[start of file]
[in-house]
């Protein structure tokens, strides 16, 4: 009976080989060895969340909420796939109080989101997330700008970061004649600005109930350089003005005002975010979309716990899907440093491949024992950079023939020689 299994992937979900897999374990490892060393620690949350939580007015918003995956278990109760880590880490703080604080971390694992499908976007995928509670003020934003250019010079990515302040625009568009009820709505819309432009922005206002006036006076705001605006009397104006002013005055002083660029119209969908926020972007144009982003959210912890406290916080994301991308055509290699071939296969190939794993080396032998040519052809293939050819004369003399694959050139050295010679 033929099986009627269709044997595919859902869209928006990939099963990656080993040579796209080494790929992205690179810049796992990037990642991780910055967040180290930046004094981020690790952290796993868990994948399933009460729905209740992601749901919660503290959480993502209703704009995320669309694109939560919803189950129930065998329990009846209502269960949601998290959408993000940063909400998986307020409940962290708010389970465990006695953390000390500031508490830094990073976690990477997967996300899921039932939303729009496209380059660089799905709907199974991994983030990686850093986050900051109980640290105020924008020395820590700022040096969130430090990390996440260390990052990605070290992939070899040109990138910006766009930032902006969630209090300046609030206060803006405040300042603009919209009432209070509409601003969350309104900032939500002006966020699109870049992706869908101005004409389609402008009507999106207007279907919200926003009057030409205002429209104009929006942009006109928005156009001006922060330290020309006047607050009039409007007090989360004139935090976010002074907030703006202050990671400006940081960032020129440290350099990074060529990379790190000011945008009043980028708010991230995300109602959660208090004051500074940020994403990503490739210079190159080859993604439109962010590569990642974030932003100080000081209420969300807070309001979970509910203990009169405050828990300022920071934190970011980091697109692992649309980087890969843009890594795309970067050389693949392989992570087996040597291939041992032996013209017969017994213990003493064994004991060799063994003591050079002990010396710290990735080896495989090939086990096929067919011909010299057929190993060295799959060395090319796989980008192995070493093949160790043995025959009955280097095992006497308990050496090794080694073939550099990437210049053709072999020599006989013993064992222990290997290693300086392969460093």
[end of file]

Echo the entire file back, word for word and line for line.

[in-house]
């Protein structure tokens, strides 16, 4: 009976080989060895969340909420796939109080989101997330700008970061004649600005109930350089003005005002975010979309716990899907440093491949024992950079023939020689 299994992937979900897999374990490892060393620690949350939580007015918003995956278990109760880590880490703080604080971390694992499908976007995928509670003020934003250019010079990515302040625009568009009820709505819309432009922005206002006036006076705001605006009397104006002013005055002083660029119209969908926020972007144009982003959210912890406290916080994301991308055509290699071939296969190939794993080396032998040519052809293939050819004369003399694959050139050295010679 033929099986009627269709044997595919859902869209928006990939099963990656080993040579796209080494790929992205690179810049796992990037990642991780910055967040180290930046004094981020690790952290796993868990994948399933009460729905209740992601749901919660503290959480993502209703704009995320669309694109939560919803189950129930065998329990009846209502269960949601998290959408993000940063909400998986307020409940962290708010389970465990006695953390000390500031508490830094990073976690990477997967996300899921039932939303729009496209380059660089799905709907199974991994983030990686850093986050900051109980640290105020924008020395820590700022040096969130430090990390996440260390990052990605070290992939070899040109990138910006766009930032902006969630209090300046609030206060803006405040300042603009919209009432209070509409601003969350309104900032939500002006966020699109870049992706869908101005004409389609402008009507999106207007279907919200926003009057030409205002429209104009929006942009006109928005156009001006922060330290020309006047607050009039409007007090989360004139935090976010002074907030703006202050990671400006940081960032020129440290350099990074060529990379790190000011945008009043980028708010991230995300109602959660208090004051500074940020994403990503490739210079190159080859993604439109962010590569990642974030932003100080000081209420969300807070309001979970509910203990009169405050828990300022920071934190970011980091697109692992649309980087890969843009890594795309970067050389693949392989992570087996040597291939041992032996013209017969017994213990003493064994004991060799063994003591050079002990010396710290990735080896495989090939086990096929067919011909010299057929190993060295799959060395090319796989980008192995070493093949160790043995025959009955280097095992006497308990050496090794080694073939550099990437210049053709072999020599006989013993064992222990290997290693300086392969460093």